1. The United States has established a detention camp at its naval base at Guantanamo Bay in Cuba for prisoners captured in Afghanistan and elsewhere. It holds prisoners from many different countries, including the United Kingdom.
2. A Military Order issued by President Bush on 13 November 2001 set out the conditions by which such prisoners would be held and tried under military law. This order specifically rules out an appeal to any court, whether state, federal or international, in the United States or anywhere else in the world.
3. A challenge to this in the American courts failed with a ruling that prisoners held in Guantanamo Bay do not have the protection of American domestic law. They are not American citizens and are not (and in most cases have never been) on American soil.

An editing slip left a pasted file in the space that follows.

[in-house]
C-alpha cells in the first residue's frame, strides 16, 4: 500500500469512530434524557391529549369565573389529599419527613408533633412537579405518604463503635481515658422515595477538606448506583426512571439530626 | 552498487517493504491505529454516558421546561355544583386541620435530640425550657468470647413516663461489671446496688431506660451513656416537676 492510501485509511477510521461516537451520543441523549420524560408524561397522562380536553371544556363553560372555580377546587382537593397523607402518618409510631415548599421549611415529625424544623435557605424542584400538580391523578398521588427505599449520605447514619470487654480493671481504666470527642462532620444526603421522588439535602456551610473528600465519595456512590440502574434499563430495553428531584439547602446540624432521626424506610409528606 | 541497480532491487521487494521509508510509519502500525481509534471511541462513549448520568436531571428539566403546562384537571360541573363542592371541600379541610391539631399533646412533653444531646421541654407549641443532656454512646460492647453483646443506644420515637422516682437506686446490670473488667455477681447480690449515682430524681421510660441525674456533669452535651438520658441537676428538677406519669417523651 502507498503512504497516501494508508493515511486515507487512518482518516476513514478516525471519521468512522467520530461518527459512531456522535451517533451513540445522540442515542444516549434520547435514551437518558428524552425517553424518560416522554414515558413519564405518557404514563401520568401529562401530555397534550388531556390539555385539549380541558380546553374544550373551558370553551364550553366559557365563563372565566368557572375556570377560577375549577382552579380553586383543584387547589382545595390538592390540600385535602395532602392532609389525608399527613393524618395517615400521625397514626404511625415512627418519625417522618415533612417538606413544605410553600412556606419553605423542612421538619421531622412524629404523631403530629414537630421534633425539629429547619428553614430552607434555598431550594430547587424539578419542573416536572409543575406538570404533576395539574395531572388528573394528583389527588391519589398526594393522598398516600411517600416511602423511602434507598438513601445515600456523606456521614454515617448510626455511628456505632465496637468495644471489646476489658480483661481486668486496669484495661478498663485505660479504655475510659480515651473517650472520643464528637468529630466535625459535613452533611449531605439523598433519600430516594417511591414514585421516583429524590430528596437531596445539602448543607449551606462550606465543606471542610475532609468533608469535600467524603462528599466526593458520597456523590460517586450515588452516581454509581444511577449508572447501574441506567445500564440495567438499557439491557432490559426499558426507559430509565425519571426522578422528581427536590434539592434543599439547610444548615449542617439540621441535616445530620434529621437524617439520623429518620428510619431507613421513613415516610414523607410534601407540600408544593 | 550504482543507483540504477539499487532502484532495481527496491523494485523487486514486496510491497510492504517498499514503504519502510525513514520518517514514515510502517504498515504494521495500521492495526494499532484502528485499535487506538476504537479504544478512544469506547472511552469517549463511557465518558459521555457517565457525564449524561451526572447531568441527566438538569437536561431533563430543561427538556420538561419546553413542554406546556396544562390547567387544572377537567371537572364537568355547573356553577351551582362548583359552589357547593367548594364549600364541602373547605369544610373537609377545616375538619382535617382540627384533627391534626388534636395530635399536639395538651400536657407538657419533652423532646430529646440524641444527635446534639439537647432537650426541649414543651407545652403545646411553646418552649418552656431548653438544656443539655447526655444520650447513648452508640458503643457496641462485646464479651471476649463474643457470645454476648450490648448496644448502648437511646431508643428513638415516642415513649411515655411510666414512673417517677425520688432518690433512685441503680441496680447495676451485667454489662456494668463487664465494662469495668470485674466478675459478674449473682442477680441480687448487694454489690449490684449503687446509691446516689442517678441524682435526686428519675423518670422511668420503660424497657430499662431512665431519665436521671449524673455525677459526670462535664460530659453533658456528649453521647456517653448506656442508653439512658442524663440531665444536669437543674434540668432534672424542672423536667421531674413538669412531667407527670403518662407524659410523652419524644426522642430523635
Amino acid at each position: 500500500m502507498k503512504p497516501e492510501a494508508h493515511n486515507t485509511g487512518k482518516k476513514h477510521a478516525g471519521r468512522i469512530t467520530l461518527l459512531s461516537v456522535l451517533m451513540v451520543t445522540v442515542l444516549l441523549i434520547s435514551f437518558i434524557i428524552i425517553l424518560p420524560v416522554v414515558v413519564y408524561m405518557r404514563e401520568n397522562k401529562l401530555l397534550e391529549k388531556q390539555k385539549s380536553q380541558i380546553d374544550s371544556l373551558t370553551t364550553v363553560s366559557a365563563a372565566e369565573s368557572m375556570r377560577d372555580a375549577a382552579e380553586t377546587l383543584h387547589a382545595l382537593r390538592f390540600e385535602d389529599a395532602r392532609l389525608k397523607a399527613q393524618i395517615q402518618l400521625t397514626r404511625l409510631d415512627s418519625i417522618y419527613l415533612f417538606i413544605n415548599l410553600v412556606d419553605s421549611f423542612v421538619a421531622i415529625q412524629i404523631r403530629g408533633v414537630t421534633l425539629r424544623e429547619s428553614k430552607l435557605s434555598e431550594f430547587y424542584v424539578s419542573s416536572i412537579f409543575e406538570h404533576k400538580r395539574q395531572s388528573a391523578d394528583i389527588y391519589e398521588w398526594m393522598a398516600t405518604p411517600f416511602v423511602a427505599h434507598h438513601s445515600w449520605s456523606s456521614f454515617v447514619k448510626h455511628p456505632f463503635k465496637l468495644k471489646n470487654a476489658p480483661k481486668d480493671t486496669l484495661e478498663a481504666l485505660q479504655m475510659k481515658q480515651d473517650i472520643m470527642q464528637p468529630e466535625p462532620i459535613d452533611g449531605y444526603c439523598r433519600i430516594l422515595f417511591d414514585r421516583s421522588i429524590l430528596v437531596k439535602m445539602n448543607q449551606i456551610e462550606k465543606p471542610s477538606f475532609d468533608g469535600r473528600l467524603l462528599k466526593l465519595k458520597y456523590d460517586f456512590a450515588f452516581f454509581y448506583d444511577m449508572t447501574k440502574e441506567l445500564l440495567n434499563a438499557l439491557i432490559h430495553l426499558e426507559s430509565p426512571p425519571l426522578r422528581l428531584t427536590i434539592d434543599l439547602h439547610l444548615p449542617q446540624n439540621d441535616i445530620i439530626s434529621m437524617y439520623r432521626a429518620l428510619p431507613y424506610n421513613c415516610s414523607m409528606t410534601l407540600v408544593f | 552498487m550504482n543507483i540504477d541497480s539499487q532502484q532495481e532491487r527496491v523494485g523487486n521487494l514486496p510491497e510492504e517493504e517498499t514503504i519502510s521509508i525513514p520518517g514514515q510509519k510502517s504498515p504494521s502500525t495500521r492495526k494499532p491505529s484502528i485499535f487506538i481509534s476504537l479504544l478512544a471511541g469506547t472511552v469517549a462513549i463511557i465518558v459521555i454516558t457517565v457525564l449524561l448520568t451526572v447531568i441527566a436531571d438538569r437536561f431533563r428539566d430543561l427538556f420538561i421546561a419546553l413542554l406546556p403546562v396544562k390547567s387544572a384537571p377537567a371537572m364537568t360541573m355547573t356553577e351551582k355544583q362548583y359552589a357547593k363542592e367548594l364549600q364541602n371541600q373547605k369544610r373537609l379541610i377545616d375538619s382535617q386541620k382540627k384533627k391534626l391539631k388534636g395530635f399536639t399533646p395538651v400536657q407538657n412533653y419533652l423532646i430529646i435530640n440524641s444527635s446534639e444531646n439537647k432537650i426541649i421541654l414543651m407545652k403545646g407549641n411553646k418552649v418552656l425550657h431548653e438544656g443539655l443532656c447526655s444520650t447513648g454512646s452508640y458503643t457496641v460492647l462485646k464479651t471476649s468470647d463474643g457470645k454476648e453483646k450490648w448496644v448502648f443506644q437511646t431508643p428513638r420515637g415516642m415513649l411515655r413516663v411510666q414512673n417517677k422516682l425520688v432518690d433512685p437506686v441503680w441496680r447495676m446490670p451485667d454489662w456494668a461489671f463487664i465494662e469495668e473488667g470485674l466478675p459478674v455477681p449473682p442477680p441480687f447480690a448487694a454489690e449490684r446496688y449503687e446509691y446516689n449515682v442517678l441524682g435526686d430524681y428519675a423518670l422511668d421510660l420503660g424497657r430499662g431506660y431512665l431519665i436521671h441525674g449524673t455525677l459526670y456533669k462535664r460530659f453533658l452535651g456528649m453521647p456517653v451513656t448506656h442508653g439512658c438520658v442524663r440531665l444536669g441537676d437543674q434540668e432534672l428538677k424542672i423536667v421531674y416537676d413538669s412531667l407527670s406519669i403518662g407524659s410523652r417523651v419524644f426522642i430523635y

4. Furthermore, US officials have argued that the prisoners in Guantanamo Bay are not prisoners of war but “unlawful combatants”. The term “unlawful combatant” was used during the second world war to describe German nationals carrying out acts of sabotage in the US while wearing civilian clothes.
5. Article 4 of the 1949 Geneva Convention relative to the Treatment of Prisoners of War specifies that it applies to members of militias and other volunteer corps in the following case:
6. (a) that of being commanded by a person responsible for his subordinates; (b) that of having a fixed distinctive sign recognisable at a distance; (c) that of carrying arms openly; [and] (d) that of conducting their operations in accordance with the laws and customs of war.
7. It also applies to civilians in certain cases:
8. Inhabitants of a non-occupied territory, who on the approach of the enemy spontaneously take up arms to resist the invading forces, without having had time to form themselves into regular armed units, provided they carry arms openly and respect the laws and customs of war.